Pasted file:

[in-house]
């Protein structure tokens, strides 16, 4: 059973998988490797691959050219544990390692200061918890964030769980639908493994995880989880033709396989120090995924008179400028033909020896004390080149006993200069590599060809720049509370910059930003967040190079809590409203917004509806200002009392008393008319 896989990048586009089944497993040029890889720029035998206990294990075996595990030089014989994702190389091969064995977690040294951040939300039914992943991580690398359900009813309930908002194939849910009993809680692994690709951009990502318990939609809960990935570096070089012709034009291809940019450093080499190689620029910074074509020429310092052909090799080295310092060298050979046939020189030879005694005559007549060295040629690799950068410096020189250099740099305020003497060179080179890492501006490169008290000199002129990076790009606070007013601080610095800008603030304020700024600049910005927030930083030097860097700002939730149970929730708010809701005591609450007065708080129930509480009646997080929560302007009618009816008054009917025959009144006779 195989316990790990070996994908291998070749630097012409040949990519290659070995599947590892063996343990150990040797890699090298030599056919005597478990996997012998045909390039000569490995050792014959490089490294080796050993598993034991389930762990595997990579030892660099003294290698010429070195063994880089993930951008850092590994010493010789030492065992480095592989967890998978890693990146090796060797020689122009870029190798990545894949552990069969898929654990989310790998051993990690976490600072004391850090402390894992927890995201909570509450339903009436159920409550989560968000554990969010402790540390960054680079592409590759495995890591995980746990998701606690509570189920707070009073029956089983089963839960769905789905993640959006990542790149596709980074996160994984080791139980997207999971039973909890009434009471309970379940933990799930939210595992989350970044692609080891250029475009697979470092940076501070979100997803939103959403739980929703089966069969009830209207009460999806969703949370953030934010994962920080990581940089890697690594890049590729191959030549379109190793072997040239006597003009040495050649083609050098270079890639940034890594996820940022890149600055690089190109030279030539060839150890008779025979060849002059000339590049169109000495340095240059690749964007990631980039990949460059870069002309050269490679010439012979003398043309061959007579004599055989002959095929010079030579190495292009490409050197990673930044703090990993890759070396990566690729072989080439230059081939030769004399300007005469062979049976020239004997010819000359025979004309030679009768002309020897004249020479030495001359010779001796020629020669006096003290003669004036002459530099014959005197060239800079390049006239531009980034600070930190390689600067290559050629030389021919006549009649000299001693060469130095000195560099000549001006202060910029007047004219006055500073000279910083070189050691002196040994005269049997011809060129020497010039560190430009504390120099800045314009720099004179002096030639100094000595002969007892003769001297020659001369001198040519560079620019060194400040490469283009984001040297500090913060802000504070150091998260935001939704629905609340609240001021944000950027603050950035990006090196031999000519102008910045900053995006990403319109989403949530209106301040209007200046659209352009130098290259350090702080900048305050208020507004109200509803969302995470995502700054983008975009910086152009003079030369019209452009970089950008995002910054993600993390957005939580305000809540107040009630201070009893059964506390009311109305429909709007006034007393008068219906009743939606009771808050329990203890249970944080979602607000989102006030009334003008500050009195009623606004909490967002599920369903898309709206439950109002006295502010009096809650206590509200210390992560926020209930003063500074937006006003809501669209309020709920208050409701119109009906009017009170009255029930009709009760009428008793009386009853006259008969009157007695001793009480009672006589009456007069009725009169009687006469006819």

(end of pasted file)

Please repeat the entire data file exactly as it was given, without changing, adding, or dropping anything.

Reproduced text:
[in-house]
């Protein structure tokens, strides 16, 4: 059973998988490797691959050219544990390692200061918890964030769980639908493994995880989880033709396989120090995924008179400028033909020896004390080149006993200069590599060809720049509370910059930003967040190079809590409203917004509806200002009392008393008319 896989990048586009089944497993040029890889720029035998206990294990075996595990030089014989994702190389091969064995977690040294951040939300039914992943991580690398359900009813309930908002194939849910009993809680692994690709951009990502318990939609809960990935570096070089012709034009291809940019450093080499190689620029910074074509020429310092052909090799080295310092060298050979046939020189030879005694005559007549060295040629690799950068410096020189250099740099305020003497060179080179890492501006490169008290000199002129990076790009606070007013601080610095800008603030304020700024600049910005927030930083030097860097700002939730149970929730708010809701005591609450007065708080129930509480009646997080929560302007009618009816008054009917025959009144006779 195989316990790990070996994908291998070749630097012409040949990519290659070995599947590892063996343990150990040797890699090298030599056919005597478990996997012998045909390039000569490995050792014959490089490294080796050993598993034991389930762990595997990579030892660099003294290698010429070195063994880089993930951008850092590994010493010789030492065992480095592989967890998978890693990146090796060797020689122009870029190798990545894949552990069969898929654990989310790998051993990690976490600072004391850090402390894992927890995201909570509450339903009436159920409550989560968000554990969010402790540390960054680079592409590759495995890591995980746990998701606690509570189920707070009073029956089983089963839960769905789905993640959006990542790149596709980074996160994984080791139980997207999971039973909890009434009471309970379940933990799930939210595992989350970044692609080891250029475009697979470092940076501070979100997803939103959403739980929703089966069969009830209207009460999806969703949370953030934010994962920080990581940089890697690594890049590729191959030549379109190793072997040239006597003009040495050649083609050098270079890639940034890594996820940022890149600055690089190109030279030539060839150890008779025979060849002059000339590049169109000495340095240059690749964007990631980039990949460059870069002309050269490679010439012979003398043309061959007579004599055989002959095929010079030579190495292009490409050197990673930044703090990993890759070396990566690729072989080439230059081939030769004399300007005469062979049976020239004997010819000359025979004309030679009768002309020897004249020479030495001359010779001796020629020669006096003290003669004036002459530099014959005197060239800079390049006239531009980034600070930190390689600067290559050629030389021919006549009649000299001693060469130095000195560099000549001006202060910029007047004219006055500073000279910083070189050691002196040994005269049997011809060129020497010039560190430009504390120099800045314009720099004179002096030639100094000595002969007892003769001297020659001369001198040519560079620019060194400040490469283009984001040297500090913060802000504070150091998260935001939704629905609340609240001021944000950027603050950035990006090196031999000519102008910045900053995006990403319109989403949530209106301040209007200046659209352009130098290259350090702080900048305050208020507004109200509803969302995470995502700054983008975009910086152009003079030369019209452009970089950008995002910054993600993390957005939580305000809540107040009630201070009893059964506390009311109305429909709007006034007393008068219906009743939606009771808050329990203890249970944080979602607000989102006030009334003008500050009195009623606004909490967002599920369903898309709206439950109002006295502010009096809650206590509200210390992560926020209930003063500074937006006003809501669209309020709920208050409701119109009906009017009170009255029930009709009760009428008793009386009853006259008969009157007695001793009480009672006589009456007069009725009169009687006469006819």